Chungking, China · October 31, 1944
The war against the Japanese in China was desultory at best, and service in that theater was viewed as a graveyard by U.S. military and diplomatic officials. On this date in 1944 Maj. Gen. Albert Wedemeyer arrived to replace dismissed Gen. Joseph (“Vinegar Joe”) Stilwell as commander of the China Theater and to serve as Chief-of-Staff to Nationalist Chinese leader Generalissimo Chiang Kai-shek. Wedemeyer’s instructions were to advise Chiang on issues of training, equipping, and supporting Chinese forces in the war against the Japanese, which had been going full-throttle since 1937. Chiang, however, was distracted by rival Communist Chinese forces operating in Northern China and tended to hold his best units back in this domestic contest. To his credit, Wedemeyer did his best to motivate Chiang to take a more aggressive role against the Japanese in the war.
Wedemeyer had more success in arranging logistical support for American air forces in China. These included support for the P‑51 Mustangs and the newly arrived B‑24 Liberators of the Fourteenth Air Force under Gen. Claire Chennault. Chennault was a long-time China hand, having created the American Volunteer Group (AVG) of “Flying Tigers” fame for Chiang Kai-shek prior to the entry of the U.S. into World War II. On December 20, 1941, twelve days after the surprise Japanese attack on Pearl Harbor, Chennault’s pilots engaged a fleet of ten Japanese Kawasaki bombers, shooting down three or four of them at the cost of one U.S. plane. It was the first Allied victory of the Pacific War.
Wedemeyer also moved to support basing long-range B‑29 Superfortresses of the XX Bomber Command under Maj. Gen. Curtis LeMay in China. Indeed, placing Superforts on Chinese soil had been pushed by President Franklin D. Roosevelt, who wished to bolster the Chinese war effort and was impatient to bomb Japan. However, basing B‑29s in China was a temporary measure until bases became available in the Pacific Mariana Islands, much closer to the Japanese Home Islands. Once the Marianas bases became operational (November 24, 1944), the campaign to incinerate Japan’s cities (most famously Operation Meetinghouse on March 9–10, 1945, the single most destructive bombing raid in history), coupled with starving its population by aerial mining its coastal waters (Operation Starvation), began in earnest.
Gen. Claire Lee Chennault and His Flying Tigers, 1941–1945
Left: The American Volunteer Group initially trained at an RAF base in Burma with the mission of defending beleaguered China against invading Japanese forces. AVG pilots like these shown in this photo were recruited under presidential authority from the U.S. armed services. Ground crew and headquarters staff were likewise mostly recruited from the U.S. military, along with some civilians.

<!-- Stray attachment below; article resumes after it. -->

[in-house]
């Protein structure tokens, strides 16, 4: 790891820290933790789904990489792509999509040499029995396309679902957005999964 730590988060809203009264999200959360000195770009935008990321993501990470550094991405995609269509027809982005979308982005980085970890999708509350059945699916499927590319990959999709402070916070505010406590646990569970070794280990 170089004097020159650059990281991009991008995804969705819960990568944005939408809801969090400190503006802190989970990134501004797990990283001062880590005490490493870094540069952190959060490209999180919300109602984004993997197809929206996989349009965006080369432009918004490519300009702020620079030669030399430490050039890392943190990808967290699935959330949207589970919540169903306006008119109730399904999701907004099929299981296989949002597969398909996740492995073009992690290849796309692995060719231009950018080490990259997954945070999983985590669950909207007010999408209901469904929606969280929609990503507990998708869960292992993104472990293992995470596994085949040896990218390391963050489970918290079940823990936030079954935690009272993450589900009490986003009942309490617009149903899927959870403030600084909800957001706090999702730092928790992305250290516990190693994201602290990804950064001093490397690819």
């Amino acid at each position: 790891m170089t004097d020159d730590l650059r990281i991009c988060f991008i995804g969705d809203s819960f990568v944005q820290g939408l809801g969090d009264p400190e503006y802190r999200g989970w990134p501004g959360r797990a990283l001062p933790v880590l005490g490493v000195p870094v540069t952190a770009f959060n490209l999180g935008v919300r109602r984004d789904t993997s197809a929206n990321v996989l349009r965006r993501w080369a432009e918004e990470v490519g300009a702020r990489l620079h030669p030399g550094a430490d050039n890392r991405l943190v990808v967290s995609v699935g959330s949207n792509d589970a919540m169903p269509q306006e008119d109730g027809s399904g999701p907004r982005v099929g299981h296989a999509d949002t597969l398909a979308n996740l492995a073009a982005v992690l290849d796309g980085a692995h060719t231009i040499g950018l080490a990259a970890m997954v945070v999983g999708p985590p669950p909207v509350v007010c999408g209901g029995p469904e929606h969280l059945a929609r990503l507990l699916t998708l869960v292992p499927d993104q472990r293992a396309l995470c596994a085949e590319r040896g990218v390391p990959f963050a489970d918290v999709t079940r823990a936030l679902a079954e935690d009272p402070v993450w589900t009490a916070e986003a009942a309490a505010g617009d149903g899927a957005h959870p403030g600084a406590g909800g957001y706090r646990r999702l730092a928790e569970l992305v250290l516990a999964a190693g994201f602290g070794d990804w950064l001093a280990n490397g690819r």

Right: A ground crew services a P‑40 Warhawk of the 23rd Fighter Group at an airfield in China, 1942. P‑40 Warhawks came off a Curtiss-Wright assembly line in Buffalo, New York, which produced P‑40 Tomahawk IIB models for British Commonwealth squadrons in North Africa and the Middle East. A squadron of the RAF was the first Allied military aviation unit to feature the “shark mouth” logo, copying similar markings on some Luftwaffe Messerschmitt Bf 110 twin-engine fighters.
Left: In this 1942 photo Claire Chennault converses with pilots of the 23rd Fighter Group. In the background is a P‑40 Warhawk bearing the distinctive shark-mouth nose art from AVG days. The shark-mouth fighters remain among the most recognizable of any individual combat aircraft and combat unit of World War II.
Right: Chennault (1893–1958) was a 44-year-old retired U.S. Army Air Corps officer when he arrived in China in 1937. He eventually became director of a Chinese Air Force flight school centered in Kunming, Southwest China, before being appointed commander of China Air Task Force. In this May 1942 photo, he wears a U.S. Army brigadier general’s star on his left shoulder but Chinese insignia otherwise.
Left: Flying Tigers’ Third Pursuit Squadron, called “Hell’s Angels,” photographed near the Salween River Gorge on the Chinese-Burmese border, May 28, 1942. Flight Leader Robert “R. T.” Smith commented on the challenge of taking this photo while flying in formation and “scanning the surrounding sky every few seconds to make sure no Jap fighters were about to ambush us.”
Right: AVG squadron Flight Leader Robert “R. T.” Smith standing next to his P‑40 Warhawk fighter, Kunming, China, May 23, 1942. Note Smith’s Nationalist Chinese emblem on his cap and the “Flying Tigers” insignia on his aircraft. The insignia was created by the Walt Disney Company.
U.S. Army Air Forces Retreat and Advance in China and the Asia Pacific Region, June 1944 to March 1945